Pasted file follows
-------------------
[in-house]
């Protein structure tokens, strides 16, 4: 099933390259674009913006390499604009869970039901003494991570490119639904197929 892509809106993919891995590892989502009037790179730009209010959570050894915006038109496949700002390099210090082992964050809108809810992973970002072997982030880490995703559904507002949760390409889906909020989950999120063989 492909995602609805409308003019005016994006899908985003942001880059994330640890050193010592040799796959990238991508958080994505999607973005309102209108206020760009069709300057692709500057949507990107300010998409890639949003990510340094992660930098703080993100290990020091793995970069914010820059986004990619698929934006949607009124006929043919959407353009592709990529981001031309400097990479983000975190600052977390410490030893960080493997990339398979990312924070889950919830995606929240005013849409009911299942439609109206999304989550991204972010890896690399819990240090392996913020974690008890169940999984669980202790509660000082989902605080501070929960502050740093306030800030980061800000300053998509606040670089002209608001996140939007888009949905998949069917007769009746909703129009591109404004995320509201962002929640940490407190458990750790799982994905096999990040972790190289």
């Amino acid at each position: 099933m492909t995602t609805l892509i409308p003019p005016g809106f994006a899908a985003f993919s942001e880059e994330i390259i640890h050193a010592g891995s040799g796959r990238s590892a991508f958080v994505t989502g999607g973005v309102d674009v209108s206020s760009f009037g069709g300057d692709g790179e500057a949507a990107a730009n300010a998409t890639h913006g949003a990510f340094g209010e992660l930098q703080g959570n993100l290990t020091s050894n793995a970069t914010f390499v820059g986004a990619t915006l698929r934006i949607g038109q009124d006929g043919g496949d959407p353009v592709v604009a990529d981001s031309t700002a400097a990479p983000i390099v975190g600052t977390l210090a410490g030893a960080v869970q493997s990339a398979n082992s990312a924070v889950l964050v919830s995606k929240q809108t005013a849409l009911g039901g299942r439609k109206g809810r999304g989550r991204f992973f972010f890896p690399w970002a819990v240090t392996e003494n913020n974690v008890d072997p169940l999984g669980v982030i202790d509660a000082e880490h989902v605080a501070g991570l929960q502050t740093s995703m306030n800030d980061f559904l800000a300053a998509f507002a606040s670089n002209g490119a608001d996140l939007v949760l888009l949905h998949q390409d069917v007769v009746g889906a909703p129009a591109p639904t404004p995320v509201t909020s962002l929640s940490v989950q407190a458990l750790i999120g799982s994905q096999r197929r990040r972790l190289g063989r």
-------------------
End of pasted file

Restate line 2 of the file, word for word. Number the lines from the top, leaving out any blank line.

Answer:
């Protein structure tokens, strides 16, 4: 099933390259674009913006390499604009869970039901003494991570490119639904197929 892509809106993919891995590892989502009037790179730009209010959570050894915006038109496949700002390099210090082992964050809108809810992973970002072997982030880490995703559904507002949760390409889906909020989950999120063989 492909995602609805409308003019005016994006899908985003942001880059994330640890050193010592040799796959990238991508958080994505999607973005309102209108206020760009069709300057692709500057949507990107300010998409890639949003990510340094992660930098703080993100290990020091793995970069914010820059986004990619698929934006949607009124006929043919959407353009592709990529981001031309400097990479983000975190600052977390410490030893960080493997990339398979990312924070889950919830995606929240005013849409009911299942439609109206999304989550991204972010890896690399819990240090392996913020974690008890169940999984669980202790509660000082989902605080501070929960502050740093306030800030980061800000300053998509606040670089002209608001996140939007888009949905998949069917007769009746909703129009591109404004995320509201962002929640940490407190458990750790799982994905096999990040972790190289």